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Which Tent Pegs Should You Use? A Camper’s Guide

If you’re new to camping, you may well assume that all tent pegs do pretty much the same thing – we wouldn’t blame you for thinking as much, to be honest!  However, as seasoned trekkers and campers will know, different pegs and fixtures will work with different types of ground and fittings.  While many modern tents will come packaged with appropriate pegging for you to use in a wide range of grounding, it’s a good idea to get acquainted with other types of peg and nail used for tent pitching just in case you decide to go adventuring on particularly hard or muddy ground!  Here’s our quick guide to some of the pegs you may wish to use – and where you’re best off using them!

Skewers and Round Wire Pegs

Round wire pegs and skewers are extremely common and are widely provided in tent packages as the catch-all solution to end them all.  They’re very easy to insert by hand, but you’ll need to remember that they may not be so good for soft or muddy ground.  If you’re off to a festival, for example, you may wish to invest in alternative pegs for your tents before you leave – these pegs are great in harder ground or even in rocky patches, but they can bend and warp, too – meaning they’re always prime for replacement.  They do the job in milder weather, however – and you can find them in a variety of thicknesses and styles, too, meaning that they may be worth looking into if you’re hoping to keep costs low.

Tent Nails

No – not the sort you use to hang pictures up with – these are specifically designed to hold tenting down on harder ground, with flat heads and short, skewered bodies to allow you to easily hammer in and secure your base on a patch of land that isn’t necessarily going to give you much in the way of leeway.  These types of peg aren’t particularly useful in softer ground or sand, as they simply won’t hold.  You can even get your hands on longer nails which are thicker and reportedly more durable – offering a better hold in hard ground.  These are quite heavy, however, and won’t be of much use if you’re anywhere near rocky ground.

V Pegs or Vee Pegs

V pegs, or vee section pegs, are the ideal choice for softer, sandier and muddier grounds.  They’re splayed out, giving more of an opportunity for greater hold and flexibility.  These types of pegs can come in a variety of types and shapes, too – meaning that if you’re in need of a bigger surface area or a stronger hold, you may wish to do a bit more shopping around – but for the money, we think V pegs offer more than enough lightweight support that should be sought ahead of anything seemingly simpler, such as skewers or nails.  V pegs are an ideal purchase for festival campers and for those heading to uneven ground.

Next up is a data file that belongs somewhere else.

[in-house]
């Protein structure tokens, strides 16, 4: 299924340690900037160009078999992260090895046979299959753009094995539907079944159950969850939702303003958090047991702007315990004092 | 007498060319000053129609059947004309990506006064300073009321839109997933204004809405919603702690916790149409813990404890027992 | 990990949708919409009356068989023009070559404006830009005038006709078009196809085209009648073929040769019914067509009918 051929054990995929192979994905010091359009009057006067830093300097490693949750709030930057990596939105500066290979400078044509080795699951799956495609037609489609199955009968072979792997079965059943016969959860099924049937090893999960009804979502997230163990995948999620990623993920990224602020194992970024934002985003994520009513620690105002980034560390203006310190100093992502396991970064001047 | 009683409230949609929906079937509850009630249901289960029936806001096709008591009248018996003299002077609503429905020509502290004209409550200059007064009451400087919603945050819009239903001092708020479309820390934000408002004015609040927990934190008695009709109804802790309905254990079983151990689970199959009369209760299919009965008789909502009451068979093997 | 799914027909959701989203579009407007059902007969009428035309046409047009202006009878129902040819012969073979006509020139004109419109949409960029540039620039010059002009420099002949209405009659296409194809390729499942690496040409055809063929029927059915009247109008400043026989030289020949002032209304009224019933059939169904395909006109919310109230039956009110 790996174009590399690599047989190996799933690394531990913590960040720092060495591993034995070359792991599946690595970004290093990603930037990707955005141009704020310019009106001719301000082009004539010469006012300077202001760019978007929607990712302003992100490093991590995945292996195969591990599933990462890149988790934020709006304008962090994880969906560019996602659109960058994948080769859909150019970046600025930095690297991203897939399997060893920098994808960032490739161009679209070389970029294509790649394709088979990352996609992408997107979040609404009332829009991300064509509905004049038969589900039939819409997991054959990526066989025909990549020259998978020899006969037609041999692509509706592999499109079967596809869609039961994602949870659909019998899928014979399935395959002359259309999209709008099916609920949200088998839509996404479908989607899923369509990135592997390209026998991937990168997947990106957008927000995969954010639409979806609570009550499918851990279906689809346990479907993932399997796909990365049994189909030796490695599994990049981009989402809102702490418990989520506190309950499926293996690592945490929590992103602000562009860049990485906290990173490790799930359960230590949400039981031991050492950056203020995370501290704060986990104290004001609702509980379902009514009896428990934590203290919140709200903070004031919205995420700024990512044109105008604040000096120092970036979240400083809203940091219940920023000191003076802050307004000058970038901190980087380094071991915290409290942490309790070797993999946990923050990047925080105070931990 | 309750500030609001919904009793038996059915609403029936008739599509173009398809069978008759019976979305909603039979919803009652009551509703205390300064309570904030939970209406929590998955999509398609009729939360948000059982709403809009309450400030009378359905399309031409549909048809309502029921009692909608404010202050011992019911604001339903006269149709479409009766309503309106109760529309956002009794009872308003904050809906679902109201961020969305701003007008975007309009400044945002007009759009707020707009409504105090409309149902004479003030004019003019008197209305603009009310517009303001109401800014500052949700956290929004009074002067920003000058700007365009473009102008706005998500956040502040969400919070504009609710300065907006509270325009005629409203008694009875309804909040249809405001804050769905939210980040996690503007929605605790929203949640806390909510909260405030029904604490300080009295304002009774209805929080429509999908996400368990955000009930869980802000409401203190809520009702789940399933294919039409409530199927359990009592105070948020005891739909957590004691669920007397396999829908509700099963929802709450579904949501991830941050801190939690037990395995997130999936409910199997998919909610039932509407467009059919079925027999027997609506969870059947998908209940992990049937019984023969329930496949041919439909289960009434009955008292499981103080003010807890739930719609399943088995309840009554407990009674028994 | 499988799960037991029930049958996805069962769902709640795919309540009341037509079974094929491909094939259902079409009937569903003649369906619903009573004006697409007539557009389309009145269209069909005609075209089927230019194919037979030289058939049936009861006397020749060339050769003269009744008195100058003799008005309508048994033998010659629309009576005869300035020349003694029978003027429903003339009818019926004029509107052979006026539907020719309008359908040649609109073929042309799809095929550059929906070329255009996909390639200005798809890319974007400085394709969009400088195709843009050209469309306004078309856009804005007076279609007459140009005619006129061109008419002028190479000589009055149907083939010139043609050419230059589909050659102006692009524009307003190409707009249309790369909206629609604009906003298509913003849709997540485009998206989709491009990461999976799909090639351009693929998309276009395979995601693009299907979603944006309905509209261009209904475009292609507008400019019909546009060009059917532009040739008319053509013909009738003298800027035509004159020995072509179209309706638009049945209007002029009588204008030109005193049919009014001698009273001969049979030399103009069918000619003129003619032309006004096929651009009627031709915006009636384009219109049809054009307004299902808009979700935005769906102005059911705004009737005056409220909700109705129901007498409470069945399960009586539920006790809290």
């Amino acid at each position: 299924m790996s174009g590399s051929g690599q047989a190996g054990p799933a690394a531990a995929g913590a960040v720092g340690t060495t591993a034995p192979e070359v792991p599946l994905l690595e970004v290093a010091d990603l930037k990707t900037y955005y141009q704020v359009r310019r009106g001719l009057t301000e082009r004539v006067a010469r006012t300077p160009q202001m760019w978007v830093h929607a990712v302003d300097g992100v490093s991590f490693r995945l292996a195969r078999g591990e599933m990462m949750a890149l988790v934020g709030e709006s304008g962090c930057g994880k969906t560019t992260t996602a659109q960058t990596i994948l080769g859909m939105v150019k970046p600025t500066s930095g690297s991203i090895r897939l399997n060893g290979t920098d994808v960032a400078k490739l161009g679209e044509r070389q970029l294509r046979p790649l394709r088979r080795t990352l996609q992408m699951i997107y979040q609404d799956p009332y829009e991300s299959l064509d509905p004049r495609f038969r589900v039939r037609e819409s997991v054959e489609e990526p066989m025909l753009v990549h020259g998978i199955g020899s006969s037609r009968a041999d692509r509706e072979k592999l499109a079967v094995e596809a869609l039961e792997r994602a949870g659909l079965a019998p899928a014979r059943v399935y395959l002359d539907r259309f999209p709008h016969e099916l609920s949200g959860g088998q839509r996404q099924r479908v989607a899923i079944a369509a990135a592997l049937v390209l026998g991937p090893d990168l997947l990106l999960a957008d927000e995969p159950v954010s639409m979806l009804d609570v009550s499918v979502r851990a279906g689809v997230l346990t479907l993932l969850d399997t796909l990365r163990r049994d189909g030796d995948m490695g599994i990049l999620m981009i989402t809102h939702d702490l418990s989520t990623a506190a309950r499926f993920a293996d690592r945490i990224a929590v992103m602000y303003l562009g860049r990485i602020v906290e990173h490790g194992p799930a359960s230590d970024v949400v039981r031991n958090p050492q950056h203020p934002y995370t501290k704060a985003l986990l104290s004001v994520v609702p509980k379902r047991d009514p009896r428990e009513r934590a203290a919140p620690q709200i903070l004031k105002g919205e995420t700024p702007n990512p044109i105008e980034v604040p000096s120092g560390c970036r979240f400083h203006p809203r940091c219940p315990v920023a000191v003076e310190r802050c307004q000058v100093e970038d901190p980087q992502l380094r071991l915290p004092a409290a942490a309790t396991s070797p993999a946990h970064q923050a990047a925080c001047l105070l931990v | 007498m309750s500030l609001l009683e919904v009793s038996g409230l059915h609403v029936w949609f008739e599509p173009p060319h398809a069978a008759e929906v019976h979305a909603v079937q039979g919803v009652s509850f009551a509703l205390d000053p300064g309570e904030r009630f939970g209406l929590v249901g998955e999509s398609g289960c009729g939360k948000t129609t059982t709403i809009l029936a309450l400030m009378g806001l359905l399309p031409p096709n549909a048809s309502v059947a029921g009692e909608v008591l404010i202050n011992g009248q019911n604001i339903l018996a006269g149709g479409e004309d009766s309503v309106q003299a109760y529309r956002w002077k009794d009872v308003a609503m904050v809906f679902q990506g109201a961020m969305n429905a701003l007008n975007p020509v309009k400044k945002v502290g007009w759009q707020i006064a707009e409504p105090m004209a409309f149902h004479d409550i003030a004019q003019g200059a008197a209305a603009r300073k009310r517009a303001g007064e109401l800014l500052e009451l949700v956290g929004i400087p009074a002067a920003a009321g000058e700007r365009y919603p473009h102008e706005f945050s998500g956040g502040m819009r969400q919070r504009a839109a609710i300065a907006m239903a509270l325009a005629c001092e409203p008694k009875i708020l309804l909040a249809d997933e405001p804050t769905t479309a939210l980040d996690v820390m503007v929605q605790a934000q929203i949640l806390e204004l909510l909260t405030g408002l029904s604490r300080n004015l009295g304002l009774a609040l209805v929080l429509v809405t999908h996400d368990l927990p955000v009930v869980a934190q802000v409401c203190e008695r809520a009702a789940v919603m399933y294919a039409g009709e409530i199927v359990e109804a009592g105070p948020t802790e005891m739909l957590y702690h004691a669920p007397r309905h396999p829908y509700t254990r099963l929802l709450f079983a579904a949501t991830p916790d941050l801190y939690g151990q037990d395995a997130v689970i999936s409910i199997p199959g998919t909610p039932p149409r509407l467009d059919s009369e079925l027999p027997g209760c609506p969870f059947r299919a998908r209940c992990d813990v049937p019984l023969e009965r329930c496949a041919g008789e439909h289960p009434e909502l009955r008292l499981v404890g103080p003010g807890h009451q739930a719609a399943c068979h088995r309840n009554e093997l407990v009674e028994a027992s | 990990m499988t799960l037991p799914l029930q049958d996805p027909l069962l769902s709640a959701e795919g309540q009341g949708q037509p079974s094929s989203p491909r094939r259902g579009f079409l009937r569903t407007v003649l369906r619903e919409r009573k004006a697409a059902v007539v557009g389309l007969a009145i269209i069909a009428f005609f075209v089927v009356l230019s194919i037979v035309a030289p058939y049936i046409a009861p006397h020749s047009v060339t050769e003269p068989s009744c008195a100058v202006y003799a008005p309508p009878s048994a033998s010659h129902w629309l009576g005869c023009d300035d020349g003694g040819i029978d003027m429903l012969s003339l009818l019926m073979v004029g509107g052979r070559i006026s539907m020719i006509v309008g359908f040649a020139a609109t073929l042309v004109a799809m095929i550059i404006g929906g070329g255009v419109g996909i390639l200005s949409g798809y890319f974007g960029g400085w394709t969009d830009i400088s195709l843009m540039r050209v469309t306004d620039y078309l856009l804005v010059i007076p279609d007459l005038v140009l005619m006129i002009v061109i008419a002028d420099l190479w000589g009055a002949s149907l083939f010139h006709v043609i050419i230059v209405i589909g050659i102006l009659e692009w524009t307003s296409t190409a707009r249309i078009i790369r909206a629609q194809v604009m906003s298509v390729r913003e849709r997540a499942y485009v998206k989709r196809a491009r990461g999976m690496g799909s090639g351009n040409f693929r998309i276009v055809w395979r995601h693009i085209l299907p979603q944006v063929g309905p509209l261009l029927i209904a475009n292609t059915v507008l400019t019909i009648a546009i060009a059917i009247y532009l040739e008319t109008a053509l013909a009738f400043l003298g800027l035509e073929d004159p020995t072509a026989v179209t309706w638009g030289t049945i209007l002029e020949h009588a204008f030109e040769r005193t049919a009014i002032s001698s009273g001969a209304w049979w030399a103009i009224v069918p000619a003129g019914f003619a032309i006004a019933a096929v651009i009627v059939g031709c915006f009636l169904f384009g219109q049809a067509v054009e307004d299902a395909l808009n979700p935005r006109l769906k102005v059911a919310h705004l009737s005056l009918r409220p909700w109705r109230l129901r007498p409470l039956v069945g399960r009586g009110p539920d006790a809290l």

Rock Pegs

The name gives it away, doesn’t it?  These sharp, piercing pegs are rock-busters – meaning that they are ideally used on rocky ground or in areas where you are having trouble pegging into thicker soil or earth.  The main issue some campers face with these pegs is the fact that they may not be too durable, depending upon the make or model you opt for – but–there are durable versions of the rock peg out there which could be well worth a look if you’re one for your mountaineering, for example.

Biodegradable Pegs

For the environmentally-conscious camper, biodegradable pegs offer an eco-friendly twist which maintains the hold and security of some of the best pegs and nails on this list.  These pegs will quickly degrade over time should you accidentally leave them in the wild – meaning that you won’t have to worry too much if you forget about them – but do also remember that while they can supply something of a nice grip, they have a habit of being fragile on the odd occasion.

Harpoon Pegs

Lastly, let’s take a look at a relatively new peg design.  The Harpoon peg is a catch-all winner – extensive surface area and adaptability make for a hold that can be transferred across soft and medium grounds, meaning that you can even pitch into gravel if you need to.  The perfect beach pegs, the Harpoon model is one to look for if you’re hoping to monopolise on base grip above all.

So you know have the knowledge about which pegs you need for which ground, you have no excuse for not going camping. Why not find your perfect campsite.



Images used for Illustrational purposes and may differ from brand to brand.

Author: Andy



One Response so far.

  1. MuddyPuddles says:

    including images of the different types of pegs would have been beneficial to the reader, otherwise a good article

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